Election results demonstrate need for atheist and humanist community to do more for 2022

November 4th, 2021

For Immediate Release

Ron Millar, rmillar@cfequality.org, 202-238-9088 (ext. 201)

(Washington, DC, November 4, 2021) –The Republican sweep of statewide seats in Virginia and the very close governor’s race in New Jersey demonstrate the dangerous appeal to voters of Donald Trump’s Republican Party and his White Christian Nationalist base. However, there is some hope. The Center for Freethought Equality applauds the successes of endorsed humanist and agnostic candidates like Jalen McKee-Rodriguez, who won a seat on the San Antonio (Texas) City Council, and Audra Killingsworth, who won re-election to the Apex (North Carolina) Town Council. The Center for Freethought Equality also applauds candidates like Andrew Zwicker, currently a member of the New Jersey General Assembly, who is in a too-close-to-call race to flip a red New Jersey State Senate seat (District 16) [Update: Zwicker won!], and Katie Sponsler, who came close to flipping a red district in the Virginia House of Delegates (District 66). These candidates understand the importance of public service and the need to promote the values of the atheist and humanist community.

Atheist and humanist candidates provide hope for the establishment of a safer, saner, stronger America. With the rapid growth of the nonreligious community, we now have the numbers, once organized, to bring the White Christian Nationalist’s anti-democratic, bigoted, anti-science, racist, misogynistic, xenophobic, and homophobic crusade to an end. Join the Center for Freethought Equality to help make this happen!

“Increasing the political engagement of the atheist and humanist community—both as a voting bloc and as elected officials—is vital in protecting our democracy and countering the dangerous White Christian Nationalist agenda,” says Ron Millar, political and PAC coordinator for the Center for Freethought Equality. “The participation of atheist, agnostic, and religiously unaffiliated voters has doubled since 2014. In the 2020 election, our community comprised 25% of all voters, up from just 12% in 2014. We need to continue to organize, make our values known at the ballot box, and to run for public office.”

The Center for Freethought Equality is proud of the openly humanist, atheist, agnostic, and nonreligious candidates who ran for office this year, and the growing engagement of our community in the political process. The endorsements made by the Center for Freethought Equality’s political action committee are based on the candidates’ support of the separation of religion and government, the integrity of science, and the recognition of the atheist and humanist community as an important political constituency.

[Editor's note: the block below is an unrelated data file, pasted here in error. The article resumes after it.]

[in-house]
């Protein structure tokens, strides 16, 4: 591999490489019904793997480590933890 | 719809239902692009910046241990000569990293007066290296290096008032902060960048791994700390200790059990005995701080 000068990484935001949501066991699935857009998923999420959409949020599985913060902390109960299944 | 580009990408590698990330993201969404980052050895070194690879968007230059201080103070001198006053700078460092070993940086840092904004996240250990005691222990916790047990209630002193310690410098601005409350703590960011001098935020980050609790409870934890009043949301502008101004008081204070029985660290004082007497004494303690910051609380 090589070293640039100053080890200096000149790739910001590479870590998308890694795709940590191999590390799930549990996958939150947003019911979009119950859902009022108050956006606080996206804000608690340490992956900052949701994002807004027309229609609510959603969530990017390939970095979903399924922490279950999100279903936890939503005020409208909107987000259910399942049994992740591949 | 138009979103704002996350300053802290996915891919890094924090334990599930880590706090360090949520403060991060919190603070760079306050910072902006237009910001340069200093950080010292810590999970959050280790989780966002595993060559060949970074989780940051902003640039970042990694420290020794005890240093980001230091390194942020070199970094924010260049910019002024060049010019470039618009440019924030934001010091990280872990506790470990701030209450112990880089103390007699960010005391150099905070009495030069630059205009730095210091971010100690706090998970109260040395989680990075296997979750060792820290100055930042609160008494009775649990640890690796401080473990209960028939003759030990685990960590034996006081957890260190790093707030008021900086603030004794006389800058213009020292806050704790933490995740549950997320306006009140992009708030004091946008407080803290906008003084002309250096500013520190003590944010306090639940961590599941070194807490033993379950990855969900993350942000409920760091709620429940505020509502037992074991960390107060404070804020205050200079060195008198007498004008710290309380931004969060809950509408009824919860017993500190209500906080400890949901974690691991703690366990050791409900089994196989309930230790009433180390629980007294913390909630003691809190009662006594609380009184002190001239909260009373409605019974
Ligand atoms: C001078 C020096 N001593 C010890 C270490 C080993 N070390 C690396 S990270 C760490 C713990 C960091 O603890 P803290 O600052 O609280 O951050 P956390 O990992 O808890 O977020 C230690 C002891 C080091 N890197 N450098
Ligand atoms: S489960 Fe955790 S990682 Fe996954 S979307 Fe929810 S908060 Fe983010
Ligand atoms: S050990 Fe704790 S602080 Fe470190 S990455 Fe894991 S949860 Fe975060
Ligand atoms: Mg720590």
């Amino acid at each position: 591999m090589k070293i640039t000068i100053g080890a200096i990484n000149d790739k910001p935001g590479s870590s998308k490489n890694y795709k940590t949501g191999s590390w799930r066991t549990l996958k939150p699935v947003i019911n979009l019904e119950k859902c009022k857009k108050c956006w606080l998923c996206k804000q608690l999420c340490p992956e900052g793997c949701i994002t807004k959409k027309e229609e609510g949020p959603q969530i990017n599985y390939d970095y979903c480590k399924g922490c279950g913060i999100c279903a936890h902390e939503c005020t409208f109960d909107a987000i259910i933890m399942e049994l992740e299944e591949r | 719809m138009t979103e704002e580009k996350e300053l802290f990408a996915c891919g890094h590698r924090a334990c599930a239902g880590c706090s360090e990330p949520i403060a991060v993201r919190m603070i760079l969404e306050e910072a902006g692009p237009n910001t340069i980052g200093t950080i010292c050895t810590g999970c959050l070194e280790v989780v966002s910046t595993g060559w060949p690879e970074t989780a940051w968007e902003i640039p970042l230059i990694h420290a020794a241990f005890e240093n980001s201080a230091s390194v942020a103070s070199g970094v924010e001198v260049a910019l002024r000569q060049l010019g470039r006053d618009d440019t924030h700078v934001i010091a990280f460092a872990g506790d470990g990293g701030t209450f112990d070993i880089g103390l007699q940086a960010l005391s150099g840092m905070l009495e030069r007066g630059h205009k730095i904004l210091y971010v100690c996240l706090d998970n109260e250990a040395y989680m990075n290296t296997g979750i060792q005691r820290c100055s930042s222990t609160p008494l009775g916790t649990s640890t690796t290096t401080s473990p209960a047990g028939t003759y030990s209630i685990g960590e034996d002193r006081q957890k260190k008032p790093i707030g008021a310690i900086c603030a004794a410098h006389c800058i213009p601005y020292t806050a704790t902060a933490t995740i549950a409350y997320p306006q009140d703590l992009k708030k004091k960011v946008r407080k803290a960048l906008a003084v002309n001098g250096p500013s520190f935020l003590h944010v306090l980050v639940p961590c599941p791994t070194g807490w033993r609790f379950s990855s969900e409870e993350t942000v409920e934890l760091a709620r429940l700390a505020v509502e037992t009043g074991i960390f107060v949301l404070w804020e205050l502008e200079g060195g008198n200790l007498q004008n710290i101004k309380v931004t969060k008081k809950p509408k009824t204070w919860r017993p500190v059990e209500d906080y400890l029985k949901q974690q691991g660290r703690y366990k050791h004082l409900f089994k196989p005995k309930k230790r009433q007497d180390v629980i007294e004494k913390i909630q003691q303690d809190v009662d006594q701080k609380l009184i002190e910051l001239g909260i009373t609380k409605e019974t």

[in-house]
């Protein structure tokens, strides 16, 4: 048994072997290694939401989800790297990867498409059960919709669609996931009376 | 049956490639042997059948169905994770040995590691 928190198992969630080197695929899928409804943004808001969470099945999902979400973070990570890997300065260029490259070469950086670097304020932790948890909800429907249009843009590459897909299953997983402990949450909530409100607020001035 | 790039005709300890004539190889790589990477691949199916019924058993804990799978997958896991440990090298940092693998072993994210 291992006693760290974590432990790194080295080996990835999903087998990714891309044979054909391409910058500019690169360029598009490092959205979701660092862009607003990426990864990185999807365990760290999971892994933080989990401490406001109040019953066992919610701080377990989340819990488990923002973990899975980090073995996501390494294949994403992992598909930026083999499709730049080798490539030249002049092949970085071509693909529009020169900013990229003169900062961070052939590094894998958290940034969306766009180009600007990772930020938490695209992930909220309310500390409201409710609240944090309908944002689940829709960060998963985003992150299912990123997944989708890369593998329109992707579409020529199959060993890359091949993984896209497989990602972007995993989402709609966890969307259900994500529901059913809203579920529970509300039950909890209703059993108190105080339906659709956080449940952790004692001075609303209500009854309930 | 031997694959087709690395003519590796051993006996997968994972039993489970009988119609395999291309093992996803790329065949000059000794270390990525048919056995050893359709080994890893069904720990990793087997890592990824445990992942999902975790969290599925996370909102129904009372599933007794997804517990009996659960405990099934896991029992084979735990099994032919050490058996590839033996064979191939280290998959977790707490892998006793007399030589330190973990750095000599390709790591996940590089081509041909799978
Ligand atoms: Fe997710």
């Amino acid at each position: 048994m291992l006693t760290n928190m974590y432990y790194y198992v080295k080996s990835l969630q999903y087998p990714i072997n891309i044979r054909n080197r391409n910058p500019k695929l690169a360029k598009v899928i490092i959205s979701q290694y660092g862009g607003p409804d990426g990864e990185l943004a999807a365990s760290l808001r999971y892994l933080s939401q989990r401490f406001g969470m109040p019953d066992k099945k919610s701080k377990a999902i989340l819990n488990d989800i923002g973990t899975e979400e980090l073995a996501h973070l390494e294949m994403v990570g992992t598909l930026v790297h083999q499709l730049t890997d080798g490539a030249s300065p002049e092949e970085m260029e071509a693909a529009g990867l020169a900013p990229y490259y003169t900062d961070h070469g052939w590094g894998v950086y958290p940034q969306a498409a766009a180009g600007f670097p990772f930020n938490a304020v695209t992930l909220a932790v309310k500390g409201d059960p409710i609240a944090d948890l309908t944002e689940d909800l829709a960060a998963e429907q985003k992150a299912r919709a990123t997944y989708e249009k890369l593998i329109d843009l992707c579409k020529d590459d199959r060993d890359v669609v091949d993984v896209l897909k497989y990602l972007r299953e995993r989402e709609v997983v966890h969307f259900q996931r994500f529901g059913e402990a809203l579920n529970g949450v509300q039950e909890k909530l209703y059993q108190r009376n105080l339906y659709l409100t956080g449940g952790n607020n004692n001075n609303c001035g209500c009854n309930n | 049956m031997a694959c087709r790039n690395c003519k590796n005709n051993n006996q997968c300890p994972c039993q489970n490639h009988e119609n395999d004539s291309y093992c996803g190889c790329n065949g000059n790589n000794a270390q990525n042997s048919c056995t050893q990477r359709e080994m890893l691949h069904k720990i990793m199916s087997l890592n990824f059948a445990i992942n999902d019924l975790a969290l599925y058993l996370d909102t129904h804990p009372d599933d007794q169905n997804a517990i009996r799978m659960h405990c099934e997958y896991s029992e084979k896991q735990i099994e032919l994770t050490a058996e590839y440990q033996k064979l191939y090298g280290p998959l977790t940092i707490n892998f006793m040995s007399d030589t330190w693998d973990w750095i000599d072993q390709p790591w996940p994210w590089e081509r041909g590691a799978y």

Supporting the separation of religion and government includes opposing public funding of religious education through the use of vouchers and other mechanisms, as well as preventing the intrusion of religious bigotry that far too often drives our public policy. The atheist and humanist community supports using evidence, reason, and compassion in public policy decisions. This includes reforming the criminal justice system, protecting reproductive rights, and advancing the civil rights of the LGBTQ+ community. In addition, we oppose religious dogma that prevents the teaching of evolution, blocks medical aid in dying, and keeps us from addressing the climate crisis.

The efforts of the Center for Freethought Equality have produced groundbreaking results. Prior to the 2016 election, there were only five elected officials serving in state legislatures who publicly identified with the atheist and humanist community. With the help of the Center for Freethought Equality, after the 2016 election, that list grew to 17. Then, it increased to 47 after the 2018 election, and to 60 after the 2020 election.

The Center for Freethought Equality offers online resources to enhance your political engagement as an individual and for your leadership in a non-profit group. The insurrection on January 6th demonstrates the fragility of our democracy, so atheists and humanists must increase our participation including running for office. You won’t run alone. You can see our list of 80 nontheist local, state, and federal elected officials here. Our elected officials include Congressman Jared Huffman (CA-2), who announced in November 2017 that he is a humanist and agnostic. He is the only current member of Congress who publicly identifies with our community. In April 2018, along with Rep. Jamie Raskin (MD-8), Huffman founded and co-chairs the Congressional Freethought Caucus, which promotes church-state separation, evidence-based public policy, and the atheist and humanist community.


The mission of the Center for Freethought Equality (www.cfequality.org) and its PAC (political action committee) is to empower the atheist and humanist community by providing a voice on Capitol Hill, helping our members become more engaged in the political and electoral arena, and increasing the number of open humanists and atheists, and allies, in public office at all levels of government. You can join the Center for Freethought Equality using this link – membership is FREE!The Center for Freethought Equality is the advocacy and political arm of the American Humanist Association (www.americanhumanist.org).